House Majority Leader Steny Hoyer said Tuesday there was “no consensus or agreement reached by House leaders” on the deal Obama negotiated with the GOP, while Speaker Nancy Pelosi (D-Calif.) criticized GOP provisions in the agreement.
In a post on Twitter, Pelosi said the GOP provisions in the tax proposal would add to the deficit and help the rich without creating jobs. The GOP provisions “help only wealthiest 3%, don't create jobs & add tens of billions to deficit,” the Pelosi tweet said.
The Speaker expanded on her criticism of the Republican proposals in a statement that notably withheld any commitment of support.
Hoyer (D-Md.) at his weekly press conference reiterated Democratic opposition to extending tax cuts for the wealthy and said House leaders would be discussing the deal with the Democratic Caucus “over the next few days.”
“We'd like the Senate to move first on this issue,” Hoyer told reporters.
He said House Democratic leaders gave no commitment to the president. “We had a long meeting yesterday with the president, and there was at that point in time consensus or agreement reached by the House leadership,” he said. “There was a discussion. It took some time, but there was no agreement reached.”
The full caucus plans to meet Tuesday evening to consider the proposal. Hoyer stopped short of saying House Democrats would demand changes to the deal, but he warned: “It’s got to pass both houses.”
Earlier on Tuesday, Rep. Chris Van Hollen (D-Md.), assistant to the Speaker, also said House Democrats had not signed off on the deal. He said he would meet with the caucus Tuesday to discuss it.
“I have some serious reservations about parts of this deal. I understand the importance of getting to an understanding, but there are certain elements that I think will cause a great concern to members of our caucus,” said Van Hollen, the House Democrats’ chief negotiator in the tax cut talks.
The agreement would extend all of the Bush-era tax cuts for two years and would extend unemployment benefits for 13 months. It would also cut the payroll tax by 2 percent through the end of next year.
Democrats wanted to extend the tax cuts for the middle class, but to raise tax rates on individuals with income above $200,000 and on families with income above $250,000 to the level they were at before the Bush tax cuts were enacted.
Hoyer was hesitant either to harshly criticize or to endorse the deal Obama struck, but as he addressed a packed conference room of reporters in his Capitol office, he displayed a large graphic showing a CBS News poll that found strong support for the Democratic position of extending tax cuts only for the middle class.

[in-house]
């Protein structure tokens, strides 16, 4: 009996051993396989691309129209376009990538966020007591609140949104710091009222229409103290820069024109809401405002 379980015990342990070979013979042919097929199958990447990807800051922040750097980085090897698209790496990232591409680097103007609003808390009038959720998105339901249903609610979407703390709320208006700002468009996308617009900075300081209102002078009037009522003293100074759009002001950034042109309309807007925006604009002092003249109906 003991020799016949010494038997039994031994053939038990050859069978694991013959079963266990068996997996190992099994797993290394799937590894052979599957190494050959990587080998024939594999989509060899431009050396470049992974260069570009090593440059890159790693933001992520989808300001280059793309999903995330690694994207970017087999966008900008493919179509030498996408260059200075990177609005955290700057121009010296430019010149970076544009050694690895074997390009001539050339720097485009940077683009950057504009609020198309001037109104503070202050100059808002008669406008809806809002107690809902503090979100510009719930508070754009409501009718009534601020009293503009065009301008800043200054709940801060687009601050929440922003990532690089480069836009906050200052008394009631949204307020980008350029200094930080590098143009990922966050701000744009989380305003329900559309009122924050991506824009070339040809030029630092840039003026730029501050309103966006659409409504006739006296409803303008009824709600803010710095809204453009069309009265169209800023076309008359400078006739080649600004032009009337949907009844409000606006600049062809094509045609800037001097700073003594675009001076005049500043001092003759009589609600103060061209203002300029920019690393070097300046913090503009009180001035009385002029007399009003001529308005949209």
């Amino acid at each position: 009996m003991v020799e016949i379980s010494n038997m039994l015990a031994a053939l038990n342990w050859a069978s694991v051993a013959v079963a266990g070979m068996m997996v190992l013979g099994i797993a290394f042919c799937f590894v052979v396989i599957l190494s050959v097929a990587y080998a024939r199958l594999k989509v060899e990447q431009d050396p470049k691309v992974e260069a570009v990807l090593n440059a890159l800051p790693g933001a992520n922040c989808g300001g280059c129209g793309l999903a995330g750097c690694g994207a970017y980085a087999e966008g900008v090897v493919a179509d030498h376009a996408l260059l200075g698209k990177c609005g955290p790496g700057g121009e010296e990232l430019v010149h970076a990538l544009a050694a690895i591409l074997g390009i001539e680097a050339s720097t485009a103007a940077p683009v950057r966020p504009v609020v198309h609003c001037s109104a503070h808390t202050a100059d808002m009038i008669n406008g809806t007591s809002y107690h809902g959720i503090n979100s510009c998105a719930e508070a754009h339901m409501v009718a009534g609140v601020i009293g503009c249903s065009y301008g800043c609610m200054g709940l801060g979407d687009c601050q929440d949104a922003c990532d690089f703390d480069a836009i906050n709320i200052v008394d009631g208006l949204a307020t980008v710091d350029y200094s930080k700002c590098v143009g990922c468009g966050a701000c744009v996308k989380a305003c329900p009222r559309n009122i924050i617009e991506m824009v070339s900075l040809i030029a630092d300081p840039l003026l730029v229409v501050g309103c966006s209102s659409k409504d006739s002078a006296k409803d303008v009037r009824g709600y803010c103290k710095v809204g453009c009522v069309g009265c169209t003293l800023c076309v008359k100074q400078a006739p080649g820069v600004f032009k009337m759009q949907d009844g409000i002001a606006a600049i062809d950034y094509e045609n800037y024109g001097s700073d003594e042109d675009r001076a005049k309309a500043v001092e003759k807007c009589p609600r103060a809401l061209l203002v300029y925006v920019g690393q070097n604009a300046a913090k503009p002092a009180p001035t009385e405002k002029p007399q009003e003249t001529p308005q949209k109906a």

“These folks don’t believe this is an issue about chicken waste. They think it’s very serious,” Hoyer said in a shot at Speaker-designate John BoehnerJohn BoehnerLobbyists expect boom times under Trump Last Congress far from ‘do-nothing’ Top aide: Obama worried about impeachment for Syria actions MORE (R- Ohio), who denounced a House vote last week on the middle-class tax cuts as “chicken crap.”
Hoyer said he shared Van Hollen’s reservations of the Obama-GOP deal.
“The Republicans obviously have held and are holding middle income tax cuts hostage,” the majority leader said. “I think that’s inappropriate.”
Last week, Hoyer denounced the possibility of a deal linking an extension of tax cuts to an extension of unemployment insurance. He called unemployment benefits “a moral imperative” and said making them part of a political deal “is not what America ought to be about.”
Asked by The Hill if he stood by that statement, Hoyer replied: “Yes.”
Hoyer defended the House’s decision to hold what amounted to a symbolic vote on extending the middle-class tax cuts, saying the move “wasn’t specious at all.”
“That bill reflected the priorities of the Democratic Caucus,” he said. “That was our priority. We sent that bill to the Senate.”
The Maryland Democrat praised the payroll tax reduction but signaled out for criticism the proposal to set the estate tax at 35 percent for individuals bequeathing more than $5 million. The House passed a bill in 2009 setting the estate tax at 45 percent with an exemption at $3.5 million, but the Senate did not act on it.
“I’m not happy with that. It will cost substantial dollars,” Hoyer said, adding that the Senate’s failure to act on the House bill was “a blot on Congress.”
Michael O’Brien contributed reporting.
This story was posted at 11:42 a.m. and most recently updated at 2:29 p.m.